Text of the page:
Investors Question Yahoo's Spinoff Intentions
Yahoo's board, Yahoo management and some Yahoo investors have all recently hired consultants, as distrust and suspicion of each other escalates. The intrigue involved with the putative sale of Yahoo is beginning to look like the struggle for the Iron Throne in Westeros.
The Yahoo Inc. (Nasdaq: YHOO) board nominally put the company up for sale two weeks ago, and on Friday established a committee that will explore a possible sale of part or all of the company. Yahoo hired Goldman Sachs, J.P. Morgan and PJT Partners to broker meetings with potential buyers. (See Yahoo & Verizon Sitting in a Tree...)
But Yahoo's board also just hired Evercore and Innisfree MA, two companies that specialize in minimizing interference from activist investors. Yahoo investors -- Spring Owl Asset Management and Starboard Value notable among them -- have been agitating for Yahoo's breakup or sale.
Several of these investors simply don't believe that the Yahoo board is serious about selling, however. They suspect the board and CEO Marissa Mayer are using the sale process as a stalling tactic, to buy time for the latest version of Mayer's turnaround plans.
That distrust derives in part from the recent failure of the spinout of Alibaba.
Yahoo's biggest value is in its investments in Alibaba Group and Yahoo Japan. Investors have demanded that Yahoo sell either or both of those businesses for years. Yahoo was indeed on the verge of selling off Alibaba in December, but then the tax situation changed, making the action less financially appealing than it had been at the beginning of last year. (See Yahoo to Spin Off Web Business, Keep Alibaba.)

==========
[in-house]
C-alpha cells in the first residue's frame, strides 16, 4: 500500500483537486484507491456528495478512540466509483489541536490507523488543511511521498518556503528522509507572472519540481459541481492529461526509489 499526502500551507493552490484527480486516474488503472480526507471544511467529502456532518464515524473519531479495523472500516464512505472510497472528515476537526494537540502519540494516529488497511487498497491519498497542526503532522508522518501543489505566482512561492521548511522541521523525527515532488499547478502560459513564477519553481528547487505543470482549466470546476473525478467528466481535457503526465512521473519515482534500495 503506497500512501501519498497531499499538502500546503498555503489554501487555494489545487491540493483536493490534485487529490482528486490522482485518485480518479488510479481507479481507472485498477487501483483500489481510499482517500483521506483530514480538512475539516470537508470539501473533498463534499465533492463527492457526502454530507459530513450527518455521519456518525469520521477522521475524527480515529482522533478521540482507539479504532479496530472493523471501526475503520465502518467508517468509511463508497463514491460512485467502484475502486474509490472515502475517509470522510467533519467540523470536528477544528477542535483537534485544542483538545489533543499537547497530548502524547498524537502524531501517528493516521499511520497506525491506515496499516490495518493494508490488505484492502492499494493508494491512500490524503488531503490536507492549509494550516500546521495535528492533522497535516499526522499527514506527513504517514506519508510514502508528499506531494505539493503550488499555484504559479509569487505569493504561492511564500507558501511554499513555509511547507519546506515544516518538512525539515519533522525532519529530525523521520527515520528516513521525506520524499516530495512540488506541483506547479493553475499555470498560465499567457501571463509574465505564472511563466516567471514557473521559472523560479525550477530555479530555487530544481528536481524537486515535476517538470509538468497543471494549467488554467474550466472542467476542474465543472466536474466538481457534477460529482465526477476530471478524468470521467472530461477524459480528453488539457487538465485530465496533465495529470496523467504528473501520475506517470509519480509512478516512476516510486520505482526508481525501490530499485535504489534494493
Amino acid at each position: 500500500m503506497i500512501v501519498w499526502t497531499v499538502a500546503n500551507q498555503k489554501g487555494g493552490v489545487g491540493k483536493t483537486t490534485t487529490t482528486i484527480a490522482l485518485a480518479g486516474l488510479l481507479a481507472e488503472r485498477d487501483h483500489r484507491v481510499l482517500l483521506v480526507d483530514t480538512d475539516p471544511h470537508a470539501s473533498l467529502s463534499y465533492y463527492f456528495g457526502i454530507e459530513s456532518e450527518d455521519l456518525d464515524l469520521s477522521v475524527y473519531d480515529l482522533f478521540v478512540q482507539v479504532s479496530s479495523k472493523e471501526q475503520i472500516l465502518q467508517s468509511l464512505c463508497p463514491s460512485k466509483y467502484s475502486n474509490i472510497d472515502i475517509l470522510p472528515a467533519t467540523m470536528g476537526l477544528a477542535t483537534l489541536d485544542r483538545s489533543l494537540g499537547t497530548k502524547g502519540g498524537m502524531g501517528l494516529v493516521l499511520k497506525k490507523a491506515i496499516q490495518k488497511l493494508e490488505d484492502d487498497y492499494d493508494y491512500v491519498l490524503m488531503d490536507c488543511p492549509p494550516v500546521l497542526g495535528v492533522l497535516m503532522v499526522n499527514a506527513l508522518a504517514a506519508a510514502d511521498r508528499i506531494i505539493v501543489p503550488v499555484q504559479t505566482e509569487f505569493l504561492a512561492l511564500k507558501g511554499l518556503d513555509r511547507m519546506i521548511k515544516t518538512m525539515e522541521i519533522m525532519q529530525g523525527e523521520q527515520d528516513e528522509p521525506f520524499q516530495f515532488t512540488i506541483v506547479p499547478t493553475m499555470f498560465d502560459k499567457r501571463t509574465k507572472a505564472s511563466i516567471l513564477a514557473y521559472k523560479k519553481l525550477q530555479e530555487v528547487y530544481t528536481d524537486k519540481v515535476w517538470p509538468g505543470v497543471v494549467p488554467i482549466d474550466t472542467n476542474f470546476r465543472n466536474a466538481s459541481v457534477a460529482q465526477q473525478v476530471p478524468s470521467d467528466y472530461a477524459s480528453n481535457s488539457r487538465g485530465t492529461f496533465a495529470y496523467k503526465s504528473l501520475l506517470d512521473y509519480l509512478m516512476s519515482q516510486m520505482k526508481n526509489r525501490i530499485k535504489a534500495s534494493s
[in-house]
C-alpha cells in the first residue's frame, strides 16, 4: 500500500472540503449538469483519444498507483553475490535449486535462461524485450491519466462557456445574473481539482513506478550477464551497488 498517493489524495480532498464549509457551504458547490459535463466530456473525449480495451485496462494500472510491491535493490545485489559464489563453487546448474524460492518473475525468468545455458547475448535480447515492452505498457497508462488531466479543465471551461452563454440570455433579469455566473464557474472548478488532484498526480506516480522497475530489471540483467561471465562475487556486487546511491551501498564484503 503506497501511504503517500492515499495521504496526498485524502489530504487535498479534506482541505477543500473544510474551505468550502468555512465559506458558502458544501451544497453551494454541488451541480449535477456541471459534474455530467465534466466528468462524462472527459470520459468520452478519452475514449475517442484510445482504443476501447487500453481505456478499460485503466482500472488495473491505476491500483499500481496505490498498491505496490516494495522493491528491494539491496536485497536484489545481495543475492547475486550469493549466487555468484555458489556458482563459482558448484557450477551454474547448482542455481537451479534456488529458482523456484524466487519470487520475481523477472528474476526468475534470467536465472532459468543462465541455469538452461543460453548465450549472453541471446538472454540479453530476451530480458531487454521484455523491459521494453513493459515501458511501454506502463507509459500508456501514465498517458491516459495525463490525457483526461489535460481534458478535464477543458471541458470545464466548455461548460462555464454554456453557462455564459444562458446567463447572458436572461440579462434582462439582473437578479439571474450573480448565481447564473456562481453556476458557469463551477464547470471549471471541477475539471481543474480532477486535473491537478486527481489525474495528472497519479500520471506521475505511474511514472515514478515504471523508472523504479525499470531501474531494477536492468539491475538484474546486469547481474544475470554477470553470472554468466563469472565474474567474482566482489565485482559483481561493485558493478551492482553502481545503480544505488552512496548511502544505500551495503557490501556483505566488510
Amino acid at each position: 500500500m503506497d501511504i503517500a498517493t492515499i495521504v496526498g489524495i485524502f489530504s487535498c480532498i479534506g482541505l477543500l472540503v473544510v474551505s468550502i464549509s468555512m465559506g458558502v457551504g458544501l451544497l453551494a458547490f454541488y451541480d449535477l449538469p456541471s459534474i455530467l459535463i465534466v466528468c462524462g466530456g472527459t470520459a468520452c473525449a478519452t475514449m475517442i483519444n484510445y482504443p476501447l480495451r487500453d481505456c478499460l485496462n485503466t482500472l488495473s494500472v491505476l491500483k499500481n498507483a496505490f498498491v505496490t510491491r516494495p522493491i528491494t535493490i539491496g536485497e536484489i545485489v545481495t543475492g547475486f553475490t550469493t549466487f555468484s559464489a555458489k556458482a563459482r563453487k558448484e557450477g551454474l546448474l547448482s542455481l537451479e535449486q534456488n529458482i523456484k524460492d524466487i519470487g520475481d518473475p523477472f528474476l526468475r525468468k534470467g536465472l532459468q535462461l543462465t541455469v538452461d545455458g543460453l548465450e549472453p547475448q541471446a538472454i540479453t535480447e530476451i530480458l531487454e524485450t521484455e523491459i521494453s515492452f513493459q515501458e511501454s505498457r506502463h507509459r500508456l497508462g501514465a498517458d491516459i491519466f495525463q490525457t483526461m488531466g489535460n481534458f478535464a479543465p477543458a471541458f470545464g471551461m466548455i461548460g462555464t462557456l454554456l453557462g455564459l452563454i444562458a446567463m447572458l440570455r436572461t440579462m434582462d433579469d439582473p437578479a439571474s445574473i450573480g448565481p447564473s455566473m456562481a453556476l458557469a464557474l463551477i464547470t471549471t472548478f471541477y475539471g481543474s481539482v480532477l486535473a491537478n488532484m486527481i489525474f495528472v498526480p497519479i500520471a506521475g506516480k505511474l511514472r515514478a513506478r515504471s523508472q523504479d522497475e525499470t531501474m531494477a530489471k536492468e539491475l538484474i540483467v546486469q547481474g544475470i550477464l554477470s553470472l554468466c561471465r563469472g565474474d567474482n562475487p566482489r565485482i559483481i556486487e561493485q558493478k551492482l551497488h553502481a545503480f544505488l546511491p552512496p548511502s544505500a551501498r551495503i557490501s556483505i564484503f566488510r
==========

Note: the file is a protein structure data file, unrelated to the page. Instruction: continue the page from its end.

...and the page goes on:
Starboard in particular was livid about the failed spinout; it published a lengthy rant excoriating the Yahoo board and Mayer.
Now that Yahoo has hired Evercore and Innisfree, investor distrust of Yahoo's intentions has been exacerbated. Starboard Value in turn has hired Okapi Partners, a company that specializes in drumming up support among other investors for the plans of dissident activists.
Meanwhile, the committee that Yahoo created to explore a sale does not include Mayer. Tea-leaf readers are trying to interpret what that might mean.
Depending on your point of view, Mayer's absence from that committee could mean that a sympathetic board is inoculating her from having to be involved with the stalling tactic of the putative sale while she pursues the "Yahoo Turnaround Plot." Or it could mean that she's being isolated by an unsympathetic board because they don't believe she can pull off a turnaround before they have to sell.
That Mayer has reportedly hired her own personal advisor, Frank Quattrone, who has a reputation as a financial fixer, doesn't clarify the situation much, but it does suggest a keen awareness she's the focal point in the intrigue.
Whether the board is serious about selling or not, they will be reaching out to several companies to gauge their interest. Verizon Communications Inc. (NYSE: VZ) is explicitly interested. AT&T Inc. (NYSE: T), as the most direct rival to Verizon, will certainly be approached. Comcast Corp. (Nasdaq: CMCSA, CMCSK), another communications giant that has been enthusiastic about both the technology and the business of advertising, will be another certain contact. Others are likely to emerge as time goes on.
Without Alibaba or Yahoo Japan, Yahoo's core business could still be worth billions of dollars. Verizon laid out $4.4 billion for AOL last year.
— Brian Santo, Senior Editor, Components, T&M, Light Reading